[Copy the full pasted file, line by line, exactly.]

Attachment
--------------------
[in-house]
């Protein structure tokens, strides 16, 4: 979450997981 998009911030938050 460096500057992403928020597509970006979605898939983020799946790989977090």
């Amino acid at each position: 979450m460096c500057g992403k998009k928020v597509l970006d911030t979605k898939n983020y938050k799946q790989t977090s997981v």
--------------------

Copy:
[in-house]
């Protein structure tokens, strides 16, 4: 979450997981 998009911030938050 460096500057992403928020597509970006979605898939983020799946790989977090």
């Amino acid at each position: 979450m460096c500057g992403k998009k928020v597509l970006d911030t979605k898939n983020y938050k799946q790989t977090s997981v």